Chapter 13 cases are similar to a consolidation in that you make a monthly payment to one place, a Chapter 13 Trustee, and the money is then distributed to your creditors under a Chapter 13 Plan. This plan is prepared strategically for you with help from your attorney.
The person you send the monthly payment to is called the “trustee” and they work in conjunction with the U.S. Bankruptcy Court and U.S. Trustee Office to administer your cases and distribute the payments in your case.
A Chapter 13 plan can allow you up to 5 years to repay your debts. This is a better option than consolidation for the following reasons:
1. You are given protection from your creditors, by an order, when the case is filed. This order is called an automatic stay and stops all collection action. Creditors cannot continue with a collection action unless they get permission from the bankruptcy judge.
2. In many cases, this stops all interest on the debts and you may be able to repay your creditors significantly less than you owe.
3. All wage assignments, garnishments, and tax levies must stop immediately.
Since 1995, our office has represented thousands of people in consumer bankruptcy cases and related matters in DuPage, Cook, Kane, Will, Lake, and Grundy counties.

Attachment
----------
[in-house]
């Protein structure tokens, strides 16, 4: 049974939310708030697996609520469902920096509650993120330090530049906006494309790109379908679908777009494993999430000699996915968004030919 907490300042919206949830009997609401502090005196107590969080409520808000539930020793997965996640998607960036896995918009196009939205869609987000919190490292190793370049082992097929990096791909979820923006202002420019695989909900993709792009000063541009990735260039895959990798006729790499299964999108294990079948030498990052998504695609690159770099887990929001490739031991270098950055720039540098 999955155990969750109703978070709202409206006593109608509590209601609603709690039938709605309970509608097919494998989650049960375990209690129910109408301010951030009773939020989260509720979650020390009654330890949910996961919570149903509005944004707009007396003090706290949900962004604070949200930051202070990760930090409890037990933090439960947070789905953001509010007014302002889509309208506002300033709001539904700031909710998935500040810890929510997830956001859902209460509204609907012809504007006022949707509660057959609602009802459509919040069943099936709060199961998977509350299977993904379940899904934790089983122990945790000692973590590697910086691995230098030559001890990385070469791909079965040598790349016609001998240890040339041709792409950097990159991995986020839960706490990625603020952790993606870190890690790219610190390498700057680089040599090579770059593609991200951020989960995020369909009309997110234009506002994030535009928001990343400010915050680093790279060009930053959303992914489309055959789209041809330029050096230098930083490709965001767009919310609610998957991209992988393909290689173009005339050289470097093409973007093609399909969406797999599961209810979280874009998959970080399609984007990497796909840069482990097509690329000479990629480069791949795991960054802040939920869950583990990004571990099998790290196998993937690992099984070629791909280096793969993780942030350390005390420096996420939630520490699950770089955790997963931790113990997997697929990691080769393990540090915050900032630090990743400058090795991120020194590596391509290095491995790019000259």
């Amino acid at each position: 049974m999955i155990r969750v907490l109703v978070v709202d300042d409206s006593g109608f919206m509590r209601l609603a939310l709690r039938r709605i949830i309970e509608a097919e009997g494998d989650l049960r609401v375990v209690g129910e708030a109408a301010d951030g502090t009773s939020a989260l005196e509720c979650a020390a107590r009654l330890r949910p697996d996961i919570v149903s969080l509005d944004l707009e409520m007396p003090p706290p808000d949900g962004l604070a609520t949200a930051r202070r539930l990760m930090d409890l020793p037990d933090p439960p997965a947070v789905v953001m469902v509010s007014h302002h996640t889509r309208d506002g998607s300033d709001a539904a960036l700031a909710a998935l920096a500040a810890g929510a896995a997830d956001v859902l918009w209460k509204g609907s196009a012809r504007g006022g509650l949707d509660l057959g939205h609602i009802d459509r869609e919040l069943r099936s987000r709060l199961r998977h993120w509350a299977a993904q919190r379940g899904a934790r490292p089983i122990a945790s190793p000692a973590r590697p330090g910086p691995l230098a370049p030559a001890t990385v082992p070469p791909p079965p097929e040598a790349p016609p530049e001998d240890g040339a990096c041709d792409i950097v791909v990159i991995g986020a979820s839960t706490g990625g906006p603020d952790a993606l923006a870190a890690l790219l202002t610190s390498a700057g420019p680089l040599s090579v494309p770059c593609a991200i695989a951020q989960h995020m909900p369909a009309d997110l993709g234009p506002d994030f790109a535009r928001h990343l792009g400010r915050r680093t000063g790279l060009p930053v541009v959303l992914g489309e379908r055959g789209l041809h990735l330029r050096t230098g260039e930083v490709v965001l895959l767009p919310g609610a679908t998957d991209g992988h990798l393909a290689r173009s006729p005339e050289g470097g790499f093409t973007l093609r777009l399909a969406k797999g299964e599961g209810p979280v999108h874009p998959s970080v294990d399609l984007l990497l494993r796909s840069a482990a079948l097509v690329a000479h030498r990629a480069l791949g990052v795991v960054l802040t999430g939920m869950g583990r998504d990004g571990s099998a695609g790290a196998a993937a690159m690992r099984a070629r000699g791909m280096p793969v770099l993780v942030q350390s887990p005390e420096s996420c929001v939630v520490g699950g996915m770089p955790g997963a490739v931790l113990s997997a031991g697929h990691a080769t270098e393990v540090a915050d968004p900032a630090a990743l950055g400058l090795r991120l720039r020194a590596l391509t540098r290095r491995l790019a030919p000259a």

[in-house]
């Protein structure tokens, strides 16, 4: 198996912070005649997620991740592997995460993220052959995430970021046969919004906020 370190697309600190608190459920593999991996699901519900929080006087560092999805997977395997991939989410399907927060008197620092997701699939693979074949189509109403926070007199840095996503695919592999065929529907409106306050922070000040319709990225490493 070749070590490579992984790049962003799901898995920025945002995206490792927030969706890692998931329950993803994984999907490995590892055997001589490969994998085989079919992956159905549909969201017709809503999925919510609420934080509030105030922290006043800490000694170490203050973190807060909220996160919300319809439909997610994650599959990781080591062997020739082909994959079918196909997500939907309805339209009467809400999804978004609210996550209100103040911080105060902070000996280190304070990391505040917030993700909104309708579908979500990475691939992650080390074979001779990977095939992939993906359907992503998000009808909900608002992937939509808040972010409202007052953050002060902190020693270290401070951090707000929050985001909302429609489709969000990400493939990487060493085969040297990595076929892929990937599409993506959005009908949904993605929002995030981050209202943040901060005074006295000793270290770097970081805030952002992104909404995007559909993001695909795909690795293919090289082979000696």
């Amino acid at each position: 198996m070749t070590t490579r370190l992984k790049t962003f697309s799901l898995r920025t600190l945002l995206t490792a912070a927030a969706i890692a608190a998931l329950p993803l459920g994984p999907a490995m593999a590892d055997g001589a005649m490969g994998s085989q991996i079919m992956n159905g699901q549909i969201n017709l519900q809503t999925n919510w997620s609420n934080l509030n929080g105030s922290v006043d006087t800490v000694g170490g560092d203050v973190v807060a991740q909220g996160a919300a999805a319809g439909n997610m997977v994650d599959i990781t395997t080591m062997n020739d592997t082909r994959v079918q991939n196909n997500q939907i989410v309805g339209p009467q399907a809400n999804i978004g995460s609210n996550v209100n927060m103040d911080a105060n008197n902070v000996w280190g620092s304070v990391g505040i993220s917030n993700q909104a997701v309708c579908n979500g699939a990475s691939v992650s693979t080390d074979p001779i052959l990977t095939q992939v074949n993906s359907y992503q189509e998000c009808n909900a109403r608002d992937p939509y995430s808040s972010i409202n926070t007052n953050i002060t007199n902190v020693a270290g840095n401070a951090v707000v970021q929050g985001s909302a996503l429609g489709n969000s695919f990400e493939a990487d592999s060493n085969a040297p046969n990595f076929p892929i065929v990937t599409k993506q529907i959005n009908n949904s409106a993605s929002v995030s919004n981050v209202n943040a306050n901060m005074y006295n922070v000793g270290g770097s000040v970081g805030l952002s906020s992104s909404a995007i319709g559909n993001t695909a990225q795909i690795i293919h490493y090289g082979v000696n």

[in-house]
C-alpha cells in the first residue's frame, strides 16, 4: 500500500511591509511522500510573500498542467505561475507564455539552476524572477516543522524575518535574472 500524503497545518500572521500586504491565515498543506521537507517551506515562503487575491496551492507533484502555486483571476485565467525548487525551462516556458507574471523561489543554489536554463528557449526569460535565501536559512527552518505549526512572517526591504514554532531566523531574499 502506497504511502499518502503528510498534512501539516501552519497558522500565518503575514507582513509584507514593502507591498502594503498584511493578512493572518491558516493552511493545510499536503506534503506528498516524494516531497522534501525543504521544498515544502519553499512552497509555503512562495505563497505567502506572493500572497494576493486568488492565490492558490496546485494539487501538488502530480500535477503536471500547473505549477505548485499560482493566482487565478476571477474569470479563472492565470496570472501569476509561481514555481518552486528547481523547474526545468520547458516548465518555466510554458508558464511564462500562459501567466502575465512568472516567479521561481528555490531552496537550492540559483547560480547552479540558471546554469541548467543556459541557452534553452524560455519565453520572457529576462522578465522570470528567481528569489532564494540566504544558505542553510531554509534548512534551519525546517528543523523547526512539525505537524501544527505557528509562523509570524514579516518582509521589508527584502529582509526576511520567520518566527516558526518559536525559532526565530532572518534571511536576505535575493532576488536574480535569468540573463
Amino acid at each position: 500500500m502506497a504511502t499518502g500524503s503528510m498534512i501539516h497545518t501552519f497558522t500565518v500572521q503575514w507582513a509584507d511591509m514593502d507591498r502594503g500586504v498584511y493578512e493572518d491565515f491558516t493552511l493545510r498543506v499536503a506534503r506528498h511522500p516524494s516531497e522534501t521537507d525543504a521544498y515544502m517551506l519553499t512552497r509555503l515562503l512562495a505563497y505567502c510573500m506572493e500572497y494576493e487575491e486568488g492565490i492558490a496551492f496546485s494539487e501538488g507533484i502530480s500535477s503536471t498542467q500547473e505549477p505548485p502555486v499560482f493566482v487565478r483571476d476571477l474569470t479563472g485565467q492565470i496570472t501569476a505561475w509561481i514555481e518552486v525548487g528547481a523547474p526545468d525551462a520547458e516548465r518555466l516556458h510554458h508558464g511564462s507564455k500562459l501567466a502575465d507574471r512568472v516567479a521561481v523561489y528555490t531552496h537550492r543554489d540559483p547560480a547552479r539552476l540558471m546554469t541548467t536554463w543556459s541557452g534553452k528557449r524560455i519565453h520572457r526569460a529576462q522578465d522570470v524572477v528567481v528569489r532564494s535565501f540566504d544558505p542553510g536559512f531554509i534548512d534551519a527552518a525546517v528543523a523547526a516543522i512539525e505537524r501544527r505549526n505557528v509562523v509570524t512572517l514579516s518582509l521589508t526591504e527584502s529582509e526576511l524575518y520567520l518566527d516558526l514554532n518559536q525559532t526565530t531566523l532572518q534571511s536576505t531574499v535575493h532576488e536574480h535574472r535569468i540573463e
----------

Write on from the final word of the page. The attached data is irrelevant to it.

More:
Call to schedule your FREE consultation.
Many people file Chapter 13 because they are behind on their mortgage payments or homeowner association payments and want to keep their property. A Chapter 13 case will stop a foreclosure and give you time to bring the payment up to date. This will help you save your property.
If you are behind on your car payments a Chapter 13 case can stop repossession and, in many cases, lower your car payment.
If you have student loans, tax debts, or child support arrangements, and they qualify for discharge in a Chapter 7 case, they can be repaid through a Chapter 13 case. It will protect you from any wage garnishments or tax levies.
Chapter 13 is a valuable solution for repayment of tax debts or child support arrangements that do not qualify in a Chapter 7 case.
If you own property that would be considered an “asset” in a Chapter 7 case, you can file a Chapter 13 case and protect the property from creditors or liens.